Thirty-seven years ago this month, I married the boss. Well, technically he wasn’t my boss at the time, but he was when we met and started dating. In those early years, working together wasn’t an issue. We were young, in the bloom of love and happy to share all of our time together. Eventually, we moved on to independent careers.
Fast forward 20 years when we decided to launch our first business together. We learned rather quickly that working AND living together 24/7 was not as much fun as we remembered. We had developed vastly different work styles and often disagreed on the best business approach to take. But our tendency to bring our work home remained the same. We both lived and breathed our business and that wasn’t great for our relationship. We chose our marriage over the business, sold it and happily went our separate work ways once again.
Our different experiences of spending all of our time together made me feel a little uneasy as we approach retirement. Would it be the same as in our youth, midlife, or entirely different now that we’re older and wiser?
It’s a fairly common concern for couples approaching retirement. Most of us spend at least 40 hours/week apart from our partners, so when we retire, it can be a big adjustment to share our days and nights with them. Barring divorce or separate living arrangements, we are all going to have to figure out how to make that work.
Most of us spend at least 40 hours/week apart from our partners, so when we retire, it can be a big adjustment to share our days and nights with them.
Here are some of the things you and your partner will want to consider:
- What are your expectations about how much time you will spend together and how much time apart pursuing separate interests, hobbies and friendships? Does your partner share those expectations? Is one of you thinking I married you for life, but not for lunch every day?
- How will you adapt to each others’ need for privacy or alone time? Balancing independence and intimacy can be challenging, especially if one partner wants to be together while the other craves me time. This can be a real issue if one of you is more extroverted than the other and enjoys socializing more.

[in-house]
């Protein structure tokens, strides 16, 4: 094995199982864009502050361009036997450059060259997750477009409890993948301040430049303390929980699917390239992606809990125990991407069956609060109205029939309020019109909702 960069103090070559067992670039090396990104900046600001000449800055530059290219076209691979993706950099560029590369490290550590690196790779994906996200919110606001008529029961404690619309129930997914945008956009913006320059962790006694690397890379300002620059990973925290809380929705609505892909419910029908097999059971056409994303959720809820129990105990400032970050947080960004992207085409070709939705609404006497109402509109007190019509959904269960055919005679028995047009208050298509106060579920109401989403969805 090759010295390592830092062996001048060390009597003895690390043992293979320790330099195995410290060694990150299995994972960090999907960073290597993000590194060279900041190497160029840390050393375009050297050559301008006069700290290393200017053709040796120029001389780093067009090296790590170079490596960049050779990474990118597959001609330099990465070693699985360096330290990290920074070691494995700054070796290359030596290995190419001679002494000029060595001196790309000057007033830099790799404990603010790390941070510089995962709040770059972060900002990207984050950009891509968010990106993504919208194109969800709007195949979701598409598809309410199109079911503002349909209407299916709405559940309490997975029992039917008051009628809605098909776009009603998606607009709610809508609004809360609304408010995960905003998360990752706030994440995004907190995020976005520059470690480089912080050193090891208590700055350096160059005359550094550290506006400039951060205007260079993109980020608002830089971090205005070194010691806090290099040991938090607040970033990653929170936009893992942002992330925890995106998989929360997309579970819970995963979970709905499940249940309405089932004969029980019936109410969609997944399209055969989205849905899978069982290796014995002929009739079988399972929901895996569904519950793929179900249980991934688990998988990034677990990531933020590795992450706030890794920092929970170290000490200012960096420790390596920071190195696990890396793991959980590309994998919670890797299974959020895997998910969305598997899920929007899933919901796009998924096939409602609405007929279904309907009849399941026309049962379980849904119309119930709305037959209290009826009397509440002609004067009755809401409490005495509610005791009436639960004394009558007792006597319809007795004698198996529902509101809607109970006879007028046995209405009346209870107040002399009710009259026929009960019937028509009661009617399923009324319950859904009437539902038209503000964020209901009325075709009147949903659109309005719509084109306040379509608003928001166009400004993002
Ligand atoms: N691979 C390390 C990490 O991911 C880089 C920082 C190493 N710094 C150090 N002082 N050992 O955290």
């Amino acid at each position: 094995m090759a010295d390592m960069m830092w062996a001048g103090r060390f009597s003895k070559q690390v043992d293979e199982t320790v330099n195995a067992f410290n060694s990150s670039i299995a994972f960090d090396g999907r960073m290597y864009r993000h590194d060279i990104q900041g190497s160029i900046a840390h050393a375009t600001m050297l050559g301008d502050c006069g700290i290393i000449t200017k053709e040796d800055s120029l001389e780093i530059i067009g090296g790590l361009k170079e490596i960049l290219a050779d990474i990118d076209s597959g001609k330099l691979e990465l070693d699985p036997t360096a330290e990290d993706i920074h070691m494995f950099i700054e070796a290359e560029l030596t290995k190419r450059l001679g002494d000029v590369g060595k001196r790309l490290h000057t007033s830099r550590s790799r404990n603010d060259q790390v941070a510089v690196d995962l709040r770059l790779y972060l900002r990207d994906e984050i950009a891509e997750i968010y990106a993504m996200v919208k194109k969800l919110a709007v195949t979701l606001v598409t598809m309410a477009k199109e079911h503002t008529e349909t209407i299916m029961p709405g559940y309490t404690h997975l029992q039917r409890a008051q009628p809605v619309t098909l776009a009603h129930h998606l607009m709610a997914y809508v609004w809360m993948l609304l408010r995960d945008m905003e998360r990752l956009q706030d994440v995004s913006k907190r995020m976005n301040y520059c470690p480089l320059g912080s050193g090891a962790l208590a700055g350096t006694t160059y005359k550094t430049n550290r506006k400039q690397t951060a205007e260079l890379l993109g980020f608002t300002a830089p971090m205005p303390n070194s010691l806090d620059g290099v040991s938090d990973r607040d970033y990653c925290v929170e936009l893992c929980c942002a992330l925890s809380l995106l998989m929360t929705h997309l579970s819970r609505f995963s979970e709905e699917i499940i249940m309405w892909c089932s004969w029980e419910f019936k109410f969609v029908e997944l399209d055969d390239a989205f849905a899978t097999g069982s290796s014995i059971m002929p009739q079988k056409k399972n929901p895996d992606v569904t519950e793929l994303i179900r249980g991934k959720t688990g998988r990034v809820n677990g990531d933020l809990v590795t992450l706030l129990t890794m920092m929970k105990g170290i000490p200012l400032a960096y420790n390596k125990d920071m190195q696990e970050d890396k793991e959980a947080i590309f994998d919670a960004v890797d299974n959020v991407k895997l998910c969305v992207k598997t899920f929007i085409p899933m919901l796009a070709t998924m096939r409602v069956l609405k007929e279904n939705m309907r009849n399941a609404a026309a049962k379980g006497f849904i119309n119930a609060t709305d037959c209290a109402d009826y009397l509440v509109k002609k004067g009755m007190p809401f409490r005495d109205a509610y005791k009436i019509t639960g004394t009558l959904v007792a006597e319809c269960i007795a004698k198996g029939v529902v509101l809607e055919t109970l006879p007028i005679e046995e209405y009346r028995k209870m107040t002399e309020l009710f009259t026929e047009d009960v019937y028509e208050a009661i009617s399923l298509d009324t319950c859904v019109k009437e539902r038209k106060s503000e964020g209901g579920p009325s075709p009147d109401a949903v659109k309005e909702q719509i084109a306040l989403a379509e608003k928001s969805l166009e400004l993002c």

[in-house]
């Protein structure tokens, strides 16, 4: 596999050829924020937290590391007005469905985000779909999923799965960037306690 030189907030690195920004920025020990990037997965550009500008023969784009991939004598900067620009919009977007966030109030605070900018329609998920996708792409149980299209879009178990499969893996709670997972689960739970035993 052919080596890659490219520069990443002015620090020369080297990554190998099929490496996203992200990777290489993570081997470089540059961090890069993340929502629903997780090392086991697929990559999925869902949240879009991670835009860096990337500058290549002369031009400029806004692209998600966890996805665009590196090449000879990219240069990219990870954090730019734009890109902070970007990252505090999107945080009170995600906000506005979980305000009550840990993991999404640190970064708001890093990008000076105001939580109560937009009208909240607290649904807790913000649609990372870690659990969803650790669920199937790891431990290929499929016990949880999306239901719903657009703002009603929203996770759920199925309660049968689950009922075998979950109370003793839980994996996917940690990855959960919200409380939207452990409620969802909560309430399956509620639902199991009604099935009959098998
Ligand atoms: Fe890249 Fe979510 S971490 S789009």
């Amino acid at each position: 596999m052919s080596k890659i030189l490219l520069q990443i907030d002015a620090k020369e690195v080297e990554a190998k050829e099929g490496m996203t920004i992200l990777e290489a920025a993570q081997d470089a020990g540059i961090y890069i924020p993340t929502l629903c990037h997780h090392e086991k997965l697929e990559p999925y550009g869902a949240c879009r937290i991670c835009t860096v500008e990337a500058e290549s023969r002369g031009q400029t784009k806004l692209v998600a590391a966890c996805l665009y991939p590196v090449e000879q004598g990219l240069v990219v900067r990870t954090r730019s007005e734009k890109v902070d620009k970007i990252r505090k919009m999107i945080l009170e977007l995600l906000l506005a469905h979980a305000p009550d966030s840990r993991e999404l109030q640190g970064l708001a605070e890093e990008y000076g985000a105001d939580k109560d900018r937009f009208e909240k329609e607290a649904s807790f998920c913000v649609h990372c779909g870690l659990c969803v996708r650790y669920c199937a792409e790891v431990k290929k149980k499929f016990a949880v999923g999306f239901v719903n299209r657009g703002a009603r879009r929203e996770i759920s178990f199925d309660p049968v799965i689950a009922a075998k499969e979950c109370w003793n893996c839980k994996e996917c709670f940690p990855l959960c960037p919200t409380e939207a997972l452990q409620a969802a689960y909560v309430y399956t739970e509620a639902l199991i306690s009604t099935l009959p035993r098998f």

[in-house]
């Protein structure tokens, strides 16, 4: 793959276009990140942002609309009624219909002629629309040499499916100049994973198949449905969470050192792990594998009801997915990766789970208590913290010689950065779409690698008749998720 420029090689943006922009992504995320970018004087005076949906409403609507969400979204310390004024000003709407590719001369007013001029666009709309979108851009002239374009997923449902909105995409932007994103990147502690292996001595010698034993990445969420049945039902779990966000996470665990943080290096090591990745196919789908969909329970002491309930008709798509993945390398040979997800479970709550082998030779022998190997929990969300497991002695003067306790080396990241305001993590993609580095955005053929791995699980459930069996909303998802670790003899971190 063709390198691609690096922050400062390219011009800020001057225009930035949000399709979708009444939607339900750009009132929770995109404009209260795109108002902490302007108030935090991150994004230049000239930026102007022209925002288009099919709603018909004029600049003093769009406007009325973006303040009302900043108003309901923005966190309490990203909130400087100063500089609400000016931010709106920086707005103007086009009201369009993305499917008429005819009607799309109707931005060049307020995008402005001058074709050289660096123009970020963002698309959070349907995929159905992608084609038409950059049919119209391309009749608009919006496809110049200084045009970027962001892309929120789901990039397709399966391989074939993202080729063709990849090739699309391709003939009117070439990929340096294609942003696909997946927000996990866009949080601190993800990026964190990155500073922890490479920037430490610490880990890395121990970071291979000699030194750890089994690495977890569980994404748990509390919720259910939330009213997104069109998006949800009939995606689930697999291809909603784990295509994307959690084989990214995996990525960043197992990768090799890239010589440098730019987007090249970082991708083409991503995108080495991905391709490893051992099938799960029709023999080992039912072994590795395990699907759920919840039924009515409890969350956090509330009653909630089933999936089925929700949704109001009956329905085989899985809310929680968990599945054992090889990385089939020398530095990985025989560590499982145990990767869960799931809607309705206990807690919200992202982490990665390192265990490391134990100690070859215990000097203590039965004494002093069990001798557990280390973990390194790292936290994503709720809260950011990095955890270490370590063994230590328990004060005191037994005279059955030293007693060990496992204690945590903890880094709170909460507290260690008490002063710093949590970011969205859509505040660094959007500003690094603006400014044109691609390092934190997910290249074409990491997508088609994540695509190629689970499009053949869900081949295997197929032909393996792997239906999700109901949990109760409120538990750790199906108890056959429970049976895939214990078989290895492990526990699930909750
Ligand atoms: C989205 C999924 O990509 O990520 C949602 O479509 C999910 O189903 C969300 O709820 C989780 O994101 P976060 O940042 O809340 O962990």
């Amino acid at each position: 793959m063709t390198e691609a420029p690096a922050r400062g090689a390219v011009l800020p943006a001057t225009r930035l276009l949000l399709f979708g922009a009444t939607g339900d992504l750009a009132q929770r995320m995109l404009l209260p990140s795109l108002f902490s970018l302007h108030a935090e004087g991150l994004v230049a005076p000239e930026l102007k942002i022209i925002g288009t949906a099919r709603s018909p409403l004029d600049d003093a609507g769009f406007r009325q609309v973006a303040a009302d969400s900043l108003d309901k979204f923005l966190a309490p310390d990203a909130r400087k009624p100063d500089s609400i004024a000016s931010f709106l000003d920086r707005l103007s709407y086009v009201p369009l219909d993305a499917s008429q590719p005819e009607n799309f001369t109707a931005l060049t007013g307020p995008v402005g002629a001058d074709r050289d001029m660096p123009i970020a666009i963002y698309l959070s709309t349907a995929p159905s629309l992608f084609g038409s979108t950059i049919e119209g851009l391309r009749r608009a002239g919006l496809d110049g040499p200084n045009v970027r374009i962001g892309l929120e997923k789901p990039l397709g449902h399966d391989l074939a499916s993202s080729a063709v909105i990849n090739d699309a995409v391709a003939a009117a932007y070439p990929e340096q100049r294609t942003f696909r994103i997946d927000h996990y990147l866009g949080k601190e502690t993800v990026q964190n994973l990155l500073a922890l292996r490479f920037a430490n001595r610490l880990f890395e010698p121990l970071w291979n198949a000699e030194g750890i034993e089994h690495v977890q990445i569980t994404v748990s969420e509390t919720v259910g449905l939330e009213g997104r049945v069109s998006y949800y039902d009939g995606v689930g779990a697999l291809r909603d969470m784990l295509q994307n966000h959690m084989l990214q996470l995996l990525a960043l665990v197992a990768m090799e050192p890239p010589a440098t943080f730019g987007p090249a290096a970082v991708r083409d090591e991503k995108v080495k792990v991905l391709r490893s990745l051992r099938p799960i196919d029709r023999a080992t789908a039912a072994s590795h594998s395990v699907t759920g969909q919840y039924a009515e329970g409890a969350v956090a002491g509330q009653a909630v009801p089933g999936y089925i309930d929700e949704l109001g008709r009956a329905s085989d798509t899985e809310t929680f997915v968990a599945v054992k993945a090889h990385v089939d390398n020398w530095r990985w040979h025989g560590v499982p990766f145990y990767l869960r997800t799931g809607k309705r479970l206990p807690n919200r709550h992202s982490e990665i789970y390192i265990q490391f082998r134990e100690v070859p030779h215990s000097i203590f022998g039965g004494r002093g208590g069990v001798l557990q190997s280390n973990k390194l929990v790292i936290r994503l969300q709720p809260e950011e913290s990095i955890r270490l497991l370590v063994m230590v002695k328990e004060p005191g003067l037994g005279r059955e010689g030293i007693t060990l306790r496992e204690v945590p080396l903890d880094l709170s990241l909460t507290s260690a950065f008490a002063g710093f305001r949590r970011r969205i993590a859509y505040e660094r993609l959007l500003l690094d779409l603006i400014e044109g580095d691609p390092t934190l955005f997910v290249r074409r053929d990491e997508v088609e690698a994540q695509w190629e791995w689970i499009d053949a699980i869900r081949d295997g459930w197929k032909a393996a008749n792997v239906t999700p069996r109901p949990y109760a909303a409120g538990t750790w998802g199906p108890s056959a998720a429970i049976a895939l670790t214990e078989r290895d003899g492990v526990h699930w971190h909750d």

- Do you both have something to retire to? Leaving the workforce without knowing how you want to spend your time and direct your talents can contribute to tension in your relationship. Understanding what is going to motivate you and how you will remain active once you retire will help you cope with the inevitable sense of loss that each of us face as we experience changes to our sense identity and purpose, daily structure, social connection and affiliation. Without that sense of purpose, we can develop an unhealthy over-dependence on our partner.
- Do you have separate interests/hobbies or do you need to develop them? For some couples this is a time to reconnect and renew their relationship through common interests. For others, they may want to guard their leisure pursuits as time spent alone or with other friends.
- Will you retire at the same time or years apart? How will you manage if one of you continues to work while one retires? As women are often younger than their partners, have taken time off to have children, and are likely to live longer, they may want to continue working past their partner’s retirement date. A sure recipe for resentment occurs when one spouse pressures the other to stop working before they are ready to call it quits.
- How will the balance of power shift in your relationship if one of you retires before the other? Will a change in your income or status affect your sense of self-worth or competence?
- Do either of you want to continue to work part-time? How will that impact other plans you may have such as travel, spending time with family, etc.
- Will there be changes in your household responsibilities? E.g. If you have always made dinner because you arrived home from work first, and your partner did the cleaning up, will that change when you are both home? Even if one of you has primarily been responsible for the household tasks, some renegotiation may be necessary.
These are just some of the relationship issues that couples need to address to better position themselves for a satisfying retirement together. Clearly communicating your needs, expectations and boundaries to your partner and understanding theirs is key to finding the right balance that will work for both of you.
To learn more about how you can plan for and live your ideal retirement, contact: firstname.lastname@example.org for a complimentary consultation.
Your Ideal Retirement Coaching offers a variety of coaching programs and workshops for individuals, couples and groups to help you assess your readiness to retire and how you can create a smooth transition from the workforce or enhance your current retirement lifestyle.